Edouard formed in the Atlantic, but it isn't the tropical system the US should watch
Tropical Storm Edouard formed in the Atlantic on Sunday night with sustained winds of 40 mph.Posted — Updated
"The center of the Edouard is located a little over 500 miles south of Newfoundland," CNN meteorologist Dave Hennen says.
It is forecast to turn into a post-tropical system later Monday or Monday night and is expected to continue to track toward Ireland and the UK.
If it stays together, it could impact these countries later in the week.
But the tropical system people in the US should keep their eyes on is moving across the Southeast on Monday.
This system moved from the Gulf of Mexico on Sunday and drifted over the Florida Panhandle and into Georgia Monday. Once the low-pressure system emerges back into the Atlantic off the Carolina coasts, it could become our next named storm.
Formation over the next 48 hours is low, about 10%, says the National Hurricane Center. However, over the next five days, that chance increases to 40%.
If it does become better organized once it drifts back into the Atlantic, it could have impacts up the Eastern seaboard. A few forecast models take the storm up the coast, impacting New Jersey and New York later in the week. This is very similar to the way a nor'easter in winter would track up the coast.
Development or not, this storm system will bring a major flood threat to the Southeast. It could have similar flooding impacts that Bertha delivered earlier this season.
"The water temperatures in the Gulf of Mexico off the Florida Panhandle range from 83 to 85 and that very warm water will enhance the humidity in the air that is flowing onshore with this low," says CNN meteorologist Chad Myers. "The increased humidity will bring the threat of very heavy rainfall and possible flooding for Florida, Georgia and the Carolinas over the next few days."
The area is already soaked, which will exacerbate the situation.
"Over the last 30 days, the northern half of Florida has picked up eight to 10 inches of rain; same with the coastal regions of Georgia and the Carolinas. So any additional rain from this system could trigger widespread flooding," said CNN meteorologist Allison Chinchar.
Edouard adds another record to this historic 2020 hurricane season
Edouard is the earliest fifth Atlantic named storm -- storm with first letter E -- formation on record.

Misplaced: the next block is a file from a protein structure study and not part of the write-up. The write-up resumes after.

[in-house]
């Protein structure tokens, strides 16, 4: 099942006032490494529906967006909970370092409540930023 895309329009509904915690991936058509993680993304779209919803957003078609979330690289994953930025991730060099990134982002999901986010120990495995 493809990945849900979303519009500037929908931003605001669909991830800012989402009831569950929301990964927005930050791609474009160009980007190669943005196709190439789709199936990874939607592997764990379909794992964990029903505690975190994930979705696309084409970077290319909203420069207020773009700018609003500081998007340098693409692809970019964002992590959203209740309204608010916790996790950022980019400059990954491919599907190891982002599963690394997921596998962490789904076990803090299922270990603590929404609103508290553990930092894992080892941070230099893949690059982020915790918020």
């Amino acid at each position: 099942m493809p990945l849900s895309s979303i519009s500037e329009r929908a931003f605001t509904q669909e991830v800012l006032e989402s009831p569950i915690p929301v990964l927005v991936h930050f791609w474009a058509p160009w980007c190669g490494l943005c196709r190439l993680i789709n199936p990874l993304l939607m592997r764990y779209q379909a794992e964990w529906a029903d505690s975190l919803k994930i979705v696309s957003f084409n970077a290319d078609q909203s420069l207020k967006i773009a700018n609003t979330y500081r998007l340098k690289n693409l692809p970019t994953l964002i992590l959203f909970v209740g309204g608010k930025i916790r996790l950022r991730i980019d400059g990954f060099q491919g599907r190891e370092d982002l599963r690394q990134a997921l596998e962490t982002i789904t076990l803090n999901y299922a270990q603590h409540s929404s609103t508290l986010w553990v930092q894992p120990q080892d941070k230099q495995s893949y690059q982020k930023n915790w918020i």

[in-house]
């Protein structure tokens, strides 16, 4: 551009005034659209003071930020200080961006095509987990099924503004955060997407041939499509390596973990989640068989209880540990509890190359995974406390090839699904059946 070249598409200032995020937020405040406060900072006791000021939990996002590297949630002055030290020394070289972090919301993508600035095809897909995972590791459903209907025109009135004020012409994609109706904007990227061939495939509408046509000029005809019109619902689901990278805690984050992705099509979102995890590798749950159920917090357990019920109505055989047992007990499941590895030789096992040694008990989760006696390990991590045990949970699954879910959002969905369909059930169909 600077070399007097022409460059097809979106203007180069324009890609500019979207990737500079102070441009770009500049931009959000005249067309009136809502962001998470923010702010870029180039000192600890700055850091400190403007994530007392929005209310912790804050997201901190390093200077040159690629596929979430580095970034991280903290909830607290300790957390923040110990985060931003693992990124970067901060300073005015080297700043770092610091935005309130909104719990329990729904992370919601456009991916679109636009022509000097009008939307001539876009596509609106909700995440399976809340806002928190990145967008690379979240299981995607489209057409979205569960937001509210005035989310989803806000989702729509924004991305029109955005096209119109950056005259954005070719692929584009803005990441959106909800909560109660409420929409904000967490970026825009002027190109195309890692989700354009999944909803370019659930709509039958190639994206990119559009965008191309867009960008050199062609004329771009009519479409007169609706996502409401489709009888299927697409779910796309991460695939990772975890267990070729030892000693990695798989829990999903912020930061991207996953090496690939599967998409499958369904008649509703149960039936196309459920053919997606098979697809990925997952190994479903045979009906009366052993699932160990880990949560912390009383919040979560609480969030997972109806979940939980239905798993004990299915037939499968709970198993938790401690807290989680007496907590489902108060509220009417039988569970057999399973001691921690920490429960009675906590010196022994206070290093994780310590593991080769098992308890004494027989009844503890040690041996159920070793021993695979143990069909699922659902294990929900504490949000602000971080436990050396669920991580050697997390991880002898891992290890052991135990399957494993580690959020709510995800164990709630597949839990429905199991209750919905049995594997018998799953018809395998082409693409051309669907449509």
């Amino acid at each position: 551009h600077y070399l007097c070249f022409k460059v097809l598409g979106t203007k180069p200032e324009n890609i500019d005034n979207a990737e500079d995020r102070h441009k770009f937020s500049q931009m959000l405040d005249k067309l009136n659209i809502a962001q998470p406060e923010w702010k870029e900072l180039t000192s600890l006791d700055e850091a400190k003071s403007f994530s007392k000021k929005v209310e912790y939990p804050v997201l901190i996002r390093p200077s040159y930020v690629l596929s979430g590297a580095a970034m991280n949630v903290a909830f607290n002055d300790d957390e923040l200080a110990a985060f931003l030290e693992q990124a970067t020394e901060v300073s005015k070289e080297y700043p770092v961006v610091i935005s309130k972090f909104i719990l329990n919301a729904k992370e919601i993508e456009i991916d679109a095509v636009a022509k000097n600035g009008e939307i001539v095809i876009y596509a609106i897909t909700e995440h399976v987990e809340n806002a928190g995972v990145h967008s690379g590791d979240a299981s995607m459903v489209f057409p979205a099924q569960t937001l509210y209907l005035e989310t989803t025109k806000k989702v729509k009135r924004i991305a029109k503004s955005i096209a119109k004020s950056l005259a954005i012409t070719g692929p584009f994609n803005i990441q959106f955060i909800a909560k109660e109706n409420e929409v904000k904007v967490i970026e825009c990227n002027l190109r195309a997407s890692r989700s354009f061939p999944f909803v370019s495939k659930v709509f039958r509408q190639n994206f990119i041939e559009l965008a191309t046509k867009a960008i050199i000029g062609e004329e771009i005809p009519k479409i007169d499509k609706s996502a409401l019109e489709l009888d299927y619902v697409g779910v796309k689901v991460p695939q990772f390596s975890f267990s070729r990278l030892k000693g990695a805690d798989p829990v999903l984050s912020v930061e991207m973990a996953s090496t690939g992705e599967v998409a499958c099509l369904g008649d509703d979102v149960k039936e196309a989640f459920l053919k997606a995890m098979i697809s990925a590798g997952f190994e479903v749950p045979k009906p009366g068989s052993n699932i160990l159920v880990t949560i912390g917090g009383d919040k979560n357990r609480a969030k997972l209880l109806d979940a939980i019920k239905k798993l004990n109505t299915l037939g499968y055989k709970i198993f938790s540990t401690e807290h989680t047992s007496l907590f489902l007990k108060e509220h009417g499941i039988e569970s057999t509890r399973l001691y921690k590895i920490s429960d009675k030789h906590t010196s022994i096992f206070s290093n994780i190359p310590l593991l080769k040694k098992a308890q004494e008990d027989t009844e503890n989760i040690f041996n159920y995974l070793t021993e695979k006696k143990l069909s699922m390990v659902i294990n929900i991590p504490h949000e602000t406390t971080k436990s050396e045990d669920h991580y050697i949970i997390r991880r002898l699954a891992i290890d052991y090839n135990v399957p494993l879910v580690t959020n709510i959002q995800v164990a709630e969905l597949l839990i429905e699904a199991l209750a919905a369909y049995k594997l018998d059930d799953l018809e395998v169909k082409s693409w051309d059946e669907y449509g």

"On average, we don't typically see our first named storm in the Atlantic until July 9. It's July 6 and we've already had five," CNN meteorologist Haley Brink.
The Atlantic basin typically averages its first hurricane by August 10.
"All of the Atlantic storms so far in 2020 have been relatively weak and short lived," Philip Klotzbach, a research scientist at Colorado State University, tweeted.
"The last time we had an "E" storm this early in the season was 15 years ago in July 2005," CNN meteorologist Tyler Mauldin says.
That year both Dennis and Emily were extremely powerful hurricanes.
It was also the year hurricanes Katrina and Rita devastated portions of the Gulf Coast.
Fortunately, Brink says, the five storms this year have all remained at tropical storm strength and we have yet to see a hurricane form.
CNN meteorologist Brandon Miller cautions that "a lot more goes into how 'busy' a hurricane season is than just the number of storms."
You also have to take into account the intensity and longevity of storms.
"Normally, early in the season we see weak tropical disturbances struggle to 'get over the hump' and become named tropical storms," Miller said. "But this year each one seemingly has formed into a named system -- will that portend a continuing trend right through the peak of the season? We will have to wait and see but, historically speaking, early activity does not necessarily correlate with an active peak season."
As of now, the forecast for an extremely active season remains on track.
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